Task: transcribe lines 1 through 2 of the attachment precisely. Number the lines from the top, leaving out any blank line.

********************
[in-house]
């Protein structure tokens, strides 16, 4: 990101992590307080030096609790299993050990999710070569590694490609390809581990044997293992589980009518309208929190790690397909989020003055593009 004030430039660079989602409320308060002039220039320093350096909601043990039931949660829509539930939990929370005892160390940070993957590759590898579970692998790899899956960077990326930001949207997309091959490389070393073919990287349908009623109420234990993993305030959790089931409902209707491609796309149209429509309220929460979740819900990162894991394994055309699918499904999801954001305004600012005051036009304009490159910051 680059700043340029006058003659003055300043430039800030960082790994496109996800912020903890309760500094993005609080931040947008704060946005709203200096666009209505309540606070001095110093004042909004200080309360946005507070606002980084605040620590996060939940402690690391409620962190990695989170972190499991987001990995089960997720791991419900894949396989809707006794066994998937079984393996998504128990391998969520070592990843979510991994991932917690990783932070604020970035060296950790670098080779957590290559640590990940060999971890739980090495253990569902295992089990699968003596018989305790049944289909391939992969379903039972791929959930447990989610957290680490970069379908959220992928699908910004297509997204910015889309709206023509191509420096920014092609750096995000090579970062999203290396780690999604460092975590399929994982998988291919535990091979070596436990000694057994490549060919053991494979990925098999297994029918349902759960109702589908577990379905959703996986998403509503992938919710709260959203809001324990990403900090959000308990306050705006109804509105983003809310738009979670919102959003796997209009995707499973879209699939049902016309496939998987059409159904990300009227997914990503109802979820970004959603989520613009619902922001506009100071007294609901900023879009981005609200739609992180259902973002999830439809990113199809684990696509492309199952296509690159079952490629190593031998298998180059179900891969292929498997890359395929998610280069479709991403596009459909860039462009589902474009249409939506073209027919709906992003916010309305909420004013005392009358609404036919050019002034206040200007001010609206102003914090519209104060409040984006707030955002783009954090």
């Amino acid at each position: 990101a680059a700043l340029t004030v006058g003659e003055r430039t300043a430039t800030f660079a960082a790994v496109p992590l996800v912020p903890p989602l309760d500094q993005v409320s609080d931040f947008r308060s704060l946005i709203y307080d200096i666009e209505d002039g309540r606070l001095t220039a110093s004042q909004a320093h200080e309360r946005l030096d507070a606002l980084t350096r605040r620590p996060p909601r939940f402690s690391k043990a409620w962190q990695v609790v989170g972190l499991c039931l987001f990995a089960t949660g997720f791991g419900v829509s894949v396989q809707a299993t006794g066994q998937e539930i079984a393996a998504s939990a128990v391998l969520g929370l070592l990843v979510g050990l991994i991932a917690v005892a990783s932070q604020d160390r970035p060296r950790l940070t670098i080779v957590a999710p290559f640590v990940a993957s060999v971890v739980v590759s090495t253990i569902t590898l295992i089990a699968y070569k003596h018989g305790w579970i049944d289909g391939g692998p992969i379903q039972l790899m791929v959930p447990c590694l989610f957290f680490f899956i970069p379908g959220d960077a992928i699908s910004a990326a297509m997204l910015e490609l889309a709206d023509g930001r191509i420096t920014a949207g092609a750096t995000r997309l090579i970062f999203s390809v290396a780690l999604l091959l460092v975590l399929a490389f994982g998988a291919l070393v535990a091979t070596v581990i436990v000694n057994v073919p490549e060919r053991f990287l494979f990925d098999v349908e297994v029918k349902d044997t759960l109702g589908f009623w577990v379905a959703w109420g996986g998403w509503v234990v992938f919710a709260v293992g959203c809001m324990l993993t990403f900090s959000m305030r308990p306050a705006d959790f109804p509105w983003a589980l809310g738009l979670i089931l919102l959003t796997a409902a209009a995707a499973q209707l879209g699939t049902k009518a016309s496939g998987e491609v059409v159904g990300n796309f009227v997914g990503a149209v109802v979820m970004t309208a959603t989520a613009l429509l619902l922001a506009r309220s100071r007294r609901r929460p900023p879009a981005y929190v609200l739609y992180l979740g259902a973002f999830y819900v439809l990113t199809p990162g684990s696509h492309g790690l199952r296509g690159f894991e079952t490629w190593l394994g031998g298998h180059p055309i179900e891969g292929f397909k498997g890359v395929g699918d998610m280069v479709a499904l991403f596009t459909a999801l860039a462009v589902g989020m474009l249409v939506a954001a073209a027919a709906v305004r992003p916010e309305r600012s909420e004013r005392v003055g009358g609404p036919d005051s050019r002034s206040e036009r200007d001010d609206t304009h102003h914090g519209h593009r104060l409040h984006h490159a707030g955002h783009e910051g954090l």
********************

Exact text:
[in-house]
């Protein structure tokens, strides 16, 4: 990101992590307080030096609790299993050990999710070569590694490609390809581990044997293992589980009518309208929190790690397909989020003055593009 004030430039660079989602409320308060002039220039320093350096909601043990039931949660829509539930939990929370005892160390940070993957590759590898579970692998790899899956960077990326930001949207997309091959490389070393073919990287349908009623109420234990993993305030959790089931409902209707491609796309149209429509309220929460979740819900990162894991394994055309699918499904999801954001305004600012005051036009304009490159910051 680059700043340029006058003659003055300043430039800030960082790994496109996800912020903890309760500094993005609080931040947008704060946005709203200096666009209505309540606070001095110093004042909004200080309360946005507070606002980084605040620590996060939940402690690391409620962190990695989170972190499991987001990995089960997720791991419900894949396989809707006794066994998937079984393996998504128990391998969520070592990843979510991994991932917690990783932070604020970035060296950790670098080779957590290559640590990940060999971890739980090495253990569902295992089990699968003596018989305790049944289909391939992969379903039972791929959930447990989610957290680490970069379908959220992928699908910004297509997204910015889309709206023509191509420096920014092609750096995000090579970062999203290396780690999604460092975590399929994982998988291919535990091979070596436990000694057994490549060919053991494979990925098999297994029918349902759960109702589908577990379905959703996986998403509503992938919710709260959203809001324990990403900090959000308990306050705006109804509105983003809310738009979670919102959003796997209009995707499973879209699939049902016309496939998987059409159904990300009227997914990503109802979820970004959603989520613009619902922001506009100071007294609901900023879009981005609200739609992180259902973002999830439809990113199809684990696509492309199952296509690159079952490629190593031998298998180059179900891969292929498997890359395929998610280069479709991403596009459909860039462009589902474009249409939506073209027919709906992003916010309305909420004013005392009358609404036919050019002034206040200007001010609206102003914090519209104060409040984006707030955002783009954090």